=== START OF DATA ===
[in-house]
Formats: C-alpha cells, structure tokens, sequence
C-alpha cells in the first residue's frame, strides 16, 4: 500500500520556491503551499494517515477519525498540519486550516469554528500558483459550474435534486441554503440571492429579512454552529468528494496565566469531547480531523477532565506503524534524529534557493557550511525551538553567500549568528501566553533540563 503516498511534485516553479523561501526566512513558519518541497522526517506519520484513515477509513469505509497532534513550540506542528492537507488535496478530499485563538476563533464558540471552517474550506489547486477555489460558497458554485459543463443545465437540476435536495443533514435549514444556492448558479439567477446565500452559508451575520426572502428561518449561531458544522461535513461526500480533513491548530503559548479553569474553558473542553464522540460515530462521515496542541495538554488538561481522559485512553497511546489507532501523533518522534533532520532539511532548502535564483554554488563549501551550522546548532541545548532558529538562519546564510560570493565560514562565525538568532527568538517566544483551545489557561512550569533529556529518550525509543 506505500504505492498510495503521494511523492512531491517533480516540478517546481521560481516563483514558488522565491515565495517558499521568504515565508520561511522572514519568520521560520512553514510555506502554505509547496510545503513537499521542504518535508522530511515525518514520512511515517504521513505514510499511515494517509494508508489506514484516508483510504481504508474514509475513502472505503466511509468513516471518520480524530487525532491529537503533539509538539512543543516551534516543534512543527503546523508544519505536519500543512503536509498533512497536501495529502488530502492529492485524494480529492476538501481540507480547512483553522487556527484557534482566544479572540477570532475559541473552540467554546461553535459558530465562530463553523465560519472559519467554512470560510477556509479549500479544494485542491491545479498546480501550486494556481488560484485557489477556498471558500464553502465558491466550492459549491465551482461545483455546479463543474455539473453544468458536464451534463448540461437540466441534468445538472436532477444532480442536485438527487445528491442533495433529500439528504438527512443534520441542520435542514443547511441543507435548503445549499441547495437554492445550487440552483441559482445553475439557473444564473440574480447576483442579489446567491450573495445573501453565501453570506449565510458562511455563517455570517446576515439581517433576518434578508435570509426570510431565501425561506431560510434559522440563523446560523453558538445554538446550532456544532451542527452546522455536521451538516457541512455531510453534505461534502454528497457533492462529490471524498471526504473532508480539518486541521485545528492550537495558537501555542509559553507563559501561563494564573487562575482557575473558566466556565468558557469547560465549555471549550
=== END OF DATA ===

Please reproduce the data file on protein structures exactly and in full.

[in-house]
Formats: C-alpha cells, structure tokens, sequence
C-alpha cells in the first residue's frame, strides 16, 4: 500500500520556491503551499494517515477519525498540519486550516469554528500558483459550474435534486441554503440571492429579512454552529468528494496565566469531547480531523477532565506503524534524529534557493557550511525551538553567500549568528501566553533540563 503516498511534485516553479523561501526566512513558519518541497522526517506519520484513515477509513469505509497532534513550540506542528492537507488535496478530499485563538476563533464558540471552517474550506489547486477555489460558497458554485459543463443545465437540476435536495443533514435549514444556492448558479439567477446565500452559508451575520426572502428561518449561531458544522461535513461526500480533513491548530503559548479553569474553558473542553464522540460515530462521515496542541495538554488538561481522559485512553497511546489507532501523533518522534533532520532539511532548502535564483554554488563549501551550522546548532541545548532558529538562519546564510560570493565560514562565525538568532527568538517566544483551545489557561512550569533529556529518550525509543 506505500504505492498510495503521494511523492512531491517533480516540478517546481521560481516563483514558488522565491515565495517558499521568504515565508520561511522572514519568520521560520512553514510555506502554505509547496510545503513537499521542504518535508522530511515525518514520512511515517504521513505514510499511515494517509494508508489506514484516508483510504481504508474514509475513502472505503466511509468513516471518520480524530487525532491529537503533539509538539512543543516551534516543534512543527503546523508544519505536519500543512503536509498533512497536501495529502488530502492529492485524494480529492476538501481540507480547512483553522487556527484557534482566544479572540477570532475559541473552540467554546461553535459558530465562530463553523465560519472559519467554512470560510477556509479549500479544494485542491491545479498546480501550486494556481488560484485557489477556498471558500464553502465558491466550492459549491465551482461545483455546479463543474455539473453544468458536464451534463448540461437540466441534468445538472436532477444532480442536485438527487445528491442533495433529500439528504438527512443534520441542520435542514443547511441543507435548503445549499441547495437554492445550487440552483441559482445553475439557473444564473440574480447576483442579489446567491450573495445573501453565501453570506449565510458562511455563517455570517446576515439581517433576518434578508435570509426570510431565501425561506431560510434559522440563523446560523453558538445554538446550532456544532451542527452546522455536521451538516457541512455531510453534505461534502454528497457533492462529490471524498471526504473532508480539518486541521485545528492550537495558537501555542509559553507563559501561563494564573487562575482557575473558566466556565468558557469547560465549555471549550